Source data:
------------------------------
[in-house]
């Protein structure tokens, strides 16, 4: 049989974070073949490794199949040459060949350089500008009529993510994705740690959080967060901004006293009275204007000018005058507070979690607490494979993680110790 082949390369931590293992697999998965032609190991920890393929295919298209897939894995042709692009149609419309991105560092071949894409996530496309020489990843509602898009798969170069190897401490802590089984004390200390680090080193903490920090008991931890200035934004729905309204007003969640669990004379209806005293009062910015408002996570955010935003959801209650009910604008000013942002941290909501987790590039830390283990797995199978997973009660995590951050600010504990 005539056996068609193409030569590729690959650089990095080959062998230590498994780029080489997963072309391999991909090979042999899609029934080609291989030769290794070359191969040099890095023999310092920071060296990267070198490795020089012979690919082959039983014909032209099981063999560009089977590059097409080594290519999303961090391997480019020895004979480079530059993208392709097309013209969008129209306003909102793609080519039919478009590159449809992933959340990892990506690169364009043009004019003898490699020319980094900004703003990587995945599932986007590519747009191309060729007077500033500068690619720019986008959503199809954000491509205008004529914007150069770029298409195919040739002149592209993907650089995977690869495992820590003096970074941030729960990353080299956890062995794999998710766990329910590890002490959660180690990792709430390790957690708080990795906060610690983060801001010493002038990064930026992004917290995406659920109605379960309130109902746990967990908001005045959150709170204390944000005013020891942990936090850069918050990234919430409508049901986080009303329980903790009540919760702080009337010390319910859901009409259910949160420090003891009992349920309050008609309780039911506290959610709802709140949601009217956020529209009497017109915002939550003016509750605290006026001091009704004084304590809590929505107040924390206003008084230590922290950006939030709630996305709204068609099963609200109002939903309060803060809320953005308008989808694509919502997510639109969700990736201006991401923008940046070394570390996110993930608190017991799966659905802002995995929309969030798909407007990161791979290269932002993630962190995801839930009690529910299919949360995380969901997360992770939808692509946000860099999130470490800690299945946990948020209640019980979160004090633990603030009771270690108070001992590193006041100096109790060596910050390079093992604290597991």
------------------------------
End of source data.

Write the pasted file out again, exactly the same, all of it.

[in-house]
């Protein structure tokens, strides 16, 4: 049989974070073949490794199949040459060949350089500008009529993510994705740690959080967060901004006293009275204007000018005058507070979690607490494979993680110790 082949390369931590293992697999998965032609190991920890393929295919298209897939894995042709692009149609419309991105560092071949894409996530496309020489990843509602898009798969170069190897401490802590089984004390200390680090080193903490920090008991931890200035934004729905309204007003969640669990004379209806005293009062910015408002996570955010935003959801209650009910604008000013942002941290909501987790590039830390283990797995199978997973009660995590951050600010504990 005539056996068609193409030569590729690959650089990095080959062998230590498994780029080489997963072309391999991909090979042999899609029934080609291989030769290794070359191969040099890095023999310092920071060296990267070198490795020089012979690919082959039983014909032209099981063999560009089977590059097409080594290519999303961090391997480019020895004979480079530059993208392709097309013209969008129209306003909102793609080519039919478009590159449809992933959340990892990506690169364009043009004019003898490699020319980094900004703003990587995945599932986007590519747009191309060729007077500033500068690619720019986008959503199809954000491509205008004529914007150069770029298409195919040739002149592209993907650089995977690869495992820590003096970074941030729960990353080299956890062995794999998710766990329910590890002490959660180690990792709430390790957690708080990795906060610690983060801001010493002038990064930026992004917290995406659920109605379960309130109902746990967990908001005045959150709170204390944000005013020891942990936090850069918050990234919430409508049901986080009303329980903790009540919760702080009337010390319910859901009409259910949160420090003891009992349920309050008609309780039911506290959610709802709140949601009217956020529209009497017109915002939550003016509750605290006026001091009704004084304590809590929505107040924390206003008084230590922290950006939030709630996305709204068609099963609200109002939903309060803060809320953005308008989808694509919502997510639109969700990736201006991401923008940046070394570390996110993930608190017991799966659905802002995995929309969030798909407007990161791979290269932002993630962190995801839930009690529910299919949360995380969901997360992770939808692509946000860099999130470490800690299945946990948020209640019980979160004090633990603030009771270690108070001992590193006041100096109790060596910050390079093992604290597991």